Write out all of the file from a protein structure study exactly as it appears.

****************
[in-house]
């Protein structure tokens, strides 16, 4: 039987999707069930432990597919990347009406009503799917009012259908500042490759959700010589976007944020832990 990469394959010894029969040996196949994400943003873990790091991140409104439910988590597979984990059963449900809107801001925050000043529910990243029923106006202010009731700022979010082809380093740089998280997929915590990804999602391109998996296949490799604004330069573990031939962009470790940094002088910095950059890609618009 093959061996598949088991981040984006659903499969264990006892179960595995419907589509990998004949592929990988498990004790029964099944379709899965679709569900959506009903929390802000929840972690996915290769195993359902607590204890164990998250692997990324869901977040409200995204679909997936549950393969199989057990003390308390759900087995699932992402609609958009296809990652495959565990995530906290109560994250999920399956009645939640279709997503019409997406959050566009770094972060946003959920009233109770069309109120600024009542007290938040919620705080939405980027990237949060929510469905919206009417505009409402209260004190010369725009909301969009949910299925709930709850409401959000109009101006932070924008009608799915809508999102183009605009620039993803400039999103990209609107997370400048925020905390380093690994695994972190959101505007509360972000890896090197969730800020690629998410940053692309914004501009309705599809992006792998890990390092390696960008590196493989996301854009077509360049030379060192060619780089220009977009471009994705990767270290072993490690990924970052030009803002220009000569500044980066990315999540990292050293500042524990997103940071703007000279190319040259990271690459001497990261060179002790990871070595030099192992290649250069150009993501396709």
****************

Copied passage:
[in-house]
């Protein structure tokens, strides 16, 4: 039987999707069930432990597919990347009406009503799917009012259908500042490759959700010589976007944020832990 990469394959010894029969040996196949994400943003873990790091991140409104439910988590597979984990059963449900809107801001925050000043529910990243029923106006202010009731700022979010082809380093740089998280997929915590990804999602391109998996296949490799604004330069573990031939962009470790940094002088910095950059890609618009 093959061996598949088991981040984006659903499969264990006892179960595995419907589509990998004949592929990988498990004790029964099944379709899965679709569900959506009903929390802000929840972690996915290769195993359902607590204890164990998250692997990324869901977040409200995204679909997936549950393969199989057990003390308390759900087995699932992402609609958009296809990652495959565990995530906290109560994250999920399956009645939640279709997503019409997406959050566009770094972060946003959920009233109770069309109120600024009542007290938040919620705080939405980027990237949060929510469905919206009417505009409402209260004190010369725009909301969009949910299925709930709850409401959000109009101006932070924008009608799915809508999102183009605009620039993803400039999103990209609107997370400048925020905390380093690994695994972190959101505007509360972000890896090197969730800020690629998410940053692309914004501009309705599809992006792998890990390092390696960008590196493989996301854009077509360049030379060192060619780089220009977009471009994705990767270290072993490690990924970052030009803002220009000569500044980066990315999540990292050293500042524990997103940071703007000279190319040259990271690459001497990261060179002790990871070595030099192992290649250069150009993501396709």